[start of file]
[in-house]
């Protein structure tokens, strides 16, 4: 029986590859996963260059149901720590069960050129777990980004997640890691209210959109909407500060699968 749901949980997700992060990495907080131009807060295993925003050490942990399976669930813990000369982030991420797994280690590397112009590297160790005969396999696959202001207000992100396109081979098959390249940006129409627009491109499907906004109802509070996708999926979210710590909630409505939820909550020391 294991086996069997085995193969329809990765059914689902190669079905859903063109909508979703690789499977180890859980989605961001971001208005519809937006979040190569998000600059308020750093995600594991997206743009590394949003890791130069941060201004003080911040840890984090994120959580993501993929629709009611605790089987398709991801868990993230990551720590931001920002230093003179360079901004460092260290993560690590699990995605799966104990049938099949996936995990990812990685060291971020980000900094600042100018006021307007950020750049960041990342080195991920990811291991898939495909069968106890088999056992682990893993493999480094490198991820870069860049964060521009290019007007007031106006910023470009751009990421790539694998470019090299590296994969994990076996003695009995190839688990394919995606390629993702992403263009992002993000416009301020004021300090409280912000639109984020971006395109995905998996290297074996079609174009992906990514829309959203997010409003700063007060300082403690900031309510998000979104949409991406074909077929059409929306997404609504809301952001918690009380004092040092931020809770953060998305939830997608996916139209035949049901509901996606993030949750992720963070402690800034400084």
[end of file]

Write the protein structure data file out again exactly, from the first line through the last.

[in-house]
């Protein structure tokens, strides 16, 4: 029986590859996963260059149901720590069960050129777990980004997640890691209210959109909407500060699968 749901949980997700992060990495907080131009807060295993925003050490942990399976669930813990000369982030991420797994280690590397112009590297160790005969396999696959202001207000992100396109081979098959390249940006129409627009491109499907906004109802509070996708999926979210710590909630409505939820909550020391 294991086996069997085995193969329809990765059914689902190669079905859903063109909508979703690789499977180890859980989605961001971001208005519809937006979040190569998000600059308020750093995600594991997206743009590394949003890791130069941060201004003080911040840890984090994120959580993501993929629709009611605790089987398709991801868990993230990551720590931001920002230093003179360079901004460092260290993560690590699990995605799966104990049938099949996936995990990812990685060291971020980000900094600042100018006021307007950020750049960041990342080195991920990811291991898939495909069968106890088999056992682990893993493999480094490198991820870069860049964060521009290019007007007031106006910023470009751009990421790539694998470019090299590296994969994990076996003695009995190839688990394919995606390629993702992403263009992002993000416009301020004021300090409280912000639109984020971006395109995905998996290297074996079609174009992906990514829309959203997010409003700063007060300082403690900031309510998000979104949409991406074909077929059409929306997404609504809301952001918690009380004092040092931020809770953060998305939830997608996916139209035949049901509901996606993030949750992720963070402690800034400084």